When South America split from Africa 150 to 120 million years ago, the South Atlantic formed and separated Brazil from Angola. The continental margins formed through this separation are surprisingly different. Along offshore Angola 200 km wide, very thin slivers of continental crust have been detected, whereas the Brazilian counterpart margin features an abrupt transition between continental and oceanic crust.
For decades, geoscientists have struggled to explain not only why the amount of thinning and the geometries of opposite rifted continental margin are not symmetric, but also why wide margins are often underlain by highly thinned continental crust. Now geoscientists from the German Research Centre for Geosciences (GFZ), the University of Sydney and the University of London have found an explanation, published in the current issue of 'Nature Communications'. Using high-resolution computer models and geological data from the South Atlantic margins, they discovered that the centre of the rift, where the continental crust gets actively thinned through faulting, does not stay fixed during continental break-up, but migrates laterally.
"We could show that rifts are capable of moving sideways over hundreds of kilometres", says Dr Sascha Brune of the GFZ. "During rift migration, the crust on one side of the rift is weakened by hot upwelling material in Earth's mantle, whereas the other side is slightly stronger as the crust there is colder. New faults form only on the warm, weak rift side, while those of the strong side become inactive." This leads to a sideways motion of the rift system, which is equivalent with conveying crustal material from the South American plate to the African plate. These transferred crustal blocks are strongly extended by the rift and finally constitute the enigmatic thin crustal slivers of the African margin.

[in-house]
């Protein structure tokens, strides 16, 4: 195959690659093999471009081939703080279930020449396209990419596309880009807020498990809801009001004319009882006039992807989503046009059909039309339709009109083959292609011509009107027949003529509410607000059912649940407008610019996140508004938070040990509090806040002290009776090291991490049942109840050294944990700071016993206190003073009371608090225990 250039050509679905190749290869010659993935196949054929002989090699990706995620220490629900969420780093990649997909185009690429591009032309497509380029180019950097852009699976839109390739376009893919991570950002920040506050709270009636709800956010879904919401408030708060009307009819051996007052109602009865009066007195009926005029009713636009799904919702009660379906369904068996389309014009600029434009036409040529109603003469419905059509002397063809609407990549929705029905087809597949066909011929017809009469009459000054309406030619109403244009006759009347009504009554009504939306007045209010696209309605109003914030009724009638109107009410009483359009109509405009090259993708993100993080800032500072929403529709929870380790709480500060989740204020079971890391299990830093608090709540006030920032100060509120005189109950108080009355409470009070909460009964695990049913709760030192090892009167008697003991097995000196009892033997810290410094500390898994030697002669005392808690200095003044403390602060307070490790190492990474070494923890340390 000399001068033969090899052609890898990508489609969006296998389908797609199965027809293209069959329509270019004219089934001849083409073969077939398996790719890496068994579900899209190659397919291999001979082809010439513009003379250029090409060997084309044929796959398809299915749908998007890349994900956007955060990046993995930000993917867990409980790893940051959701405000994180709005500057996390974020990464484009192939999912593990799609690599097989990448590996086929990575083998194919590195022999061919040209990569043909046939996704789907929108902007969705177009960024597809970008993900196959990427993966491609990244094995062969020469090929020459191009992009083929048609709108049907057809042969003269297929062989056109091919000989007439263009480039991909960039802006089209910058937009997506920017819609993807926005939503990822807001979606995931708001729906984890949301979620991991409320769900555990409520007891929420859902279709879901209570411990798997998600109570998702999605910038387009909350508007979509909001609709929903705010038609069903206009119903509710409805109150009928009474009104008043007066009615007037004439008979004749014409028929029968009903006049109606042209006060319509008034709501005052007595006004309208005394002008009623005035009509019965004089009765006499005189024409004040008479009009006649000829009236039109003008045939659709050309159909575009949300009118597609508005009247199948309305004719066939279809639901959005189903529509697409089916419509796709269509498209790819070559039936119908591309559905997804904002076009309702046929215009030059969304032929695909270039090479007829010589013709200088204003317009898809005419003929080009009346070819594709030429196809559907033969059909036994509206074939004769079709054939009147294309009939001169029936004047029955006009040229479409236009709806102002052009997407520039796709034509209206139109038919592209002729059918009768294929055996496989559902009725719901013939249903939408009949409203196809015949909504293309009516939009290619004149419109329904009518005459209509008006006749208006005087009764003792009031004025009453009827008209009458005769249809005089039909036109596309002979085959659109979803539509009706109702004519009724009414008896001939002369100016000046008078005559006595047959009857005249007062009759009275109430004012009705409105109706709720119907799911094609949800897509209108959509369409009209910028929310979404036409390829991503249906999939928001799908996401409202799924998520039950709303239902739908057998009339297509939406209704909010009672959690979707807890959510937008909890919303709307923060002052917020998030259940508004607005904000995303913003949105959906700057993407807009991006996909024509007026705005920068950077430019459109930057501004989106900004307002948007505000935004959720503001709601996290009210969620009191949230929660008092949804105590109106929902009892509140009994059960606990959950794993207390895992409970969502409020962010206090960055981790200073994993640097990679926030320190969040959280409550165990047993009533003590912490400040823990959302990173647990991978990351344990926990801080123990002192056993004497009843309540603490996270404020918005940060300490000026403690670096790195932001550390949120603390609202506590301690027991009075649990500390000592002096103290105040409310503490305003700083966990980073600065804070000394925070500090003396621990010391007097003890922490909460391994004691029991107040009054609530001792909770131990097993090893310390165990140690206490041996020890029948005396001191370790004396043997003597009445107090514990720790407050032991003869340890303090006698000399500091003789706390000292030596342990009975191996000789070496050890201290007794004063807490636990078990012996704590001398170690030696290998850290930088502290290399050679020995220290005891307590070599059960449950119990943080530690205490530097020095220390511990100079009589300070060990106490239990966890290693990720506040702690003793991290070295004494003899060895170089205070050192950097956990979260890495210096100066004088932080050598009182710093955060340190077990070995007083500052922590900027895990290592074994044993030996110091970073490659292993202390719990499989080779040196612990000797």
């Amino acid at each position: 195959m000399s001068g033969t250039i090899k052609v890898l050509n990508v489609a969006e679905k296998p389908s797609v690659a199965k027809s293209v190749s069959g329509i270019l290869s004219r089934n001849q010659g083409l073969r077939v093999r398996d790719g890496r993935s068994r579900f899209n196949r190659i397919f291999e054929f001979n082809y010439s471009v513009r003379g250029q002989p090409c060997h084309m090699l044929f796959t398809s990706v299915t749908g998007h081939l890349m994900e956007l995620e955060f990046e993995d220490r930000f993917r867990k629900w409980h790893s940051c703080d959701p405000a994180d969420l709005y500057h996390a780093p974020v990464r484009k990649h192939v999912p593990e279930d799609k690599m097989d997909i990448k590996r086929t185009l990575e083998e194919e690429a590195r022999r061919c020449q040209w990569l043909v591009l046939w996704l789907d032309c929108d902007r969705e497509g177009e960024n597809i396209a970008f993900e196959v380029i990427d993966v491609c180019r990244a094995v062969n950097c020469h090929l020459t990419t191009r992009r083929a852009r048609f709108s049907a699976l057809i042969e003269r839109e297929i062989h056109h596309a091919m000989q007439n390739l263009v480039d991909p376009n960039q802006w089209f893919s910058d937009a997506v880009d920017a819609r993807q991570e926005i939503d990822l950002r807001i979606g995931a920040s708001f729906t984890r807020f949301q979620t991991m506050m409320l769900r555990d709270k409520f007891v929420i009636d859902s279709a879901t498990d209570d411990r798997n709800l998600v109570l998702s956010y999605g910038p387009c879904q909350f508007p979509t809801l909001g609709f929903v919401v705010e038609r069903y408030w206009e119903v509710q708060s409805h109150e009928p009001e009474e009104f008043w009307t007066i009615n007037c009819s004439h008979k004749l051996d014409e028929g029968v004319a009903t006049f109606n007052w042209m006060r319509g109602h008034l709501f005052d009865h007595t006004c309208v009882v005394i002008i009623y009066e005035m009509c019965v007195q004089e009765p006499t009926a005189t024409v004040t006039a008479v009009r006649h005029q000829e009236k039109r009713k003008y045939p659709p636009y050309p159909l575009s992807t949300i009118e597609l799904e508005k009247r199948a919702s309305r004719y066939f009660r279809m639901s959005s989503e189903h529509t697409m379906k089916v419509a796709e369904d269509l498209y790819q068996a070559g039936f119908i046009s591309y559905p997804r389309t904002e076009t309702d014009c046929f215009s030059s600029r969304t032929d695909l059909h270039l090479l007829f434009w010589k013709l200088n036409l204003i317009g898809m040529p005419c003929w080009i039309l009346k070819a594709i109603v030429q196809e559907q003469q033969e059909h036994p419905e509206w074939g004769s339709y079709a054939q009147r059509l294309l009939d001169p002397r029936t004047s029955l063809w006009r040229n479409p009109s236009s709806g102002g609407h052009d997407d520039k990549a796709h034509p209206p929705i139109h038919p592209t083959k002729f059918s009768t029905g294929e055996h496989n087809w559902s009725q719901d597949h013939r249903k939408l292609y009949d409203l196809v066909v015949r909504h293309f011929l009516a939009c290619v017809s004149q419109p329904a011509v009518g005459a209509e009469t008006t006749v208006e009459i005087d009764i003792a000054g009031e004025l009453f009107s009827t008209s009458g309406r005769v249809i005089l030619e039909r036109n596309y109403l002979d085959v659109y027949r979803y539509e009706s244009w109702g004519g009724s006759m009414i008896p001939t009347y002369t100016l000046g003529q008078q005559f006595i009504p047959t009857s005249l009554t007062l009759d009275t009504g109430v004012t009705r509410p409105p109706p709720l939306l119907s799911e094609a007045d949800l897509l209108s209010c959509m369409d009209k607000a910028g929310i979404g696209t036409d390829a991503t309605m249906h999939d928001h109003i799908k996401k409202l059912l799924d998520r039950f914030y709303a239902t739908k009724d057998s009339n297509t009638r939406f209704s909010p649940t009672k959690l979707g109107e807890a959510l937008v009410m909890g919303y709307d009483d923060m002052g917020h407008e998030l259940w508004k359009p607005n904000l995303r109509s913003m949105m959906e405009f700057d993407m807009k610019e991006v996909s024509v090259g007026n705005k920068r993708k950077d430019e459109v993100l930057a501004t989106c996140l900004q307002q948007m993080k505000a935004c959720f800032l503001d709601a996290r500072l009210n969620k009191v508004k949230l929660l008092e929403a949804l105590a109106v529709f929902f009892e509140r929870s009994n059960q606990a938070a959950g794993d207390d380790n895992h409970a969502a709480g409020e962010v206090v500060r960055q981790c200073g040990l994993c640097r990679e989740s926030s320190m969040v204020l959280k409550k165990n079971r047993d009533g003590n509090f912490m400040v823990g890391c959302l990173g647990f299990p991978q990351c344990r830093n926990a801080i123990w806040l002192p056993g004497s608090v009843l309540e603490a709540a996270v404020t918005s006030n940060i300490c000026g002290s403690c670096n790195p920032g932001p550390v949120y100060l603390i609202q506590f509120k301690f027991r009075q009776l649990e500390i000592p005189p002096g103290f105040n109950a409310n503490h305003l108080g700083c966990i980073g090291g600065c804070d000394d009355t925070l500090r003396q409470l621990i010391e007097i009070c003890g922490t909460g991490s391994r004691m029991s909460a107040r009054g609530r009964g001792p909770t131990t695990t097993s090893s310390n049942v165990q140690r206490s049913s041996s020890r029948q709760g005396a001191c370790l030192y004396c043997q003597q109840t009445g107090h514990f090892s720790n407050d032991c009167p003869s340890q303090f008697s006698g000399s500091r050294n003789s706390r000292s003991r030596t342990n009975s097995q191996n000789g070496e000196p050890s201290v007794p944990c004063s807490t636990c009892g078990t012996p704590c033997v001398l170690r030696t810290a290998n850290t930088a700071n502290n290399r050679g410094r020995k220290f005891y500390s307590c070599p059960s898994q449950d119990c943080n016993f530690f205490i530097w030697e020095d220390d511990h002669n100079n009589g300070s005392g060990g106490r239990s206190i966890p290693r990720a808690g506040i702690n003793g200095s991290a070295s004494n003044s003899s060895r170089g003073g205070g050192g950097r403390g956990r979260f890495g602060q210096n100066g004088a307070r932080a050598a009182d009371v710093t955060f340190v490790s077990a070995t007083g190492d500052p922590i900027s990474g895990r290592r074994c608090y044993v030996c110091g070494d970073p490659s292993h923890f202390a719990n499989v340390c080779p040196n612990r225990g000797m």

Such a relocation of a rift takes its time: during the formation of the present-day Angolan and Brazilian margins, the rift centre migrated more than 200 km westward. This delayed continental break-up and the generation of oceanic crust by up to 20 million years. The new models reveal that extension velocity plays a crucial role in understanding the widths of South Atlantic margins: faster crustal extension leads to longer rift migration and hence to more pronounced asymmetry of the generated continental margins.
Rifts constitute an important tectonic element of our planet. They are responsible for the shape of today's continents, and their activity still continues at present.
Illustrating a new aspect of plate tectonic theory, this study shows that during continental break-up, large amounts of material can be conveyed from one side of the plate boundary to the other, a process that has not been yet accounted for. The new models and analyses provide an important stepping-stone toward a comprehensive understanding of rift processes and continental margin formation.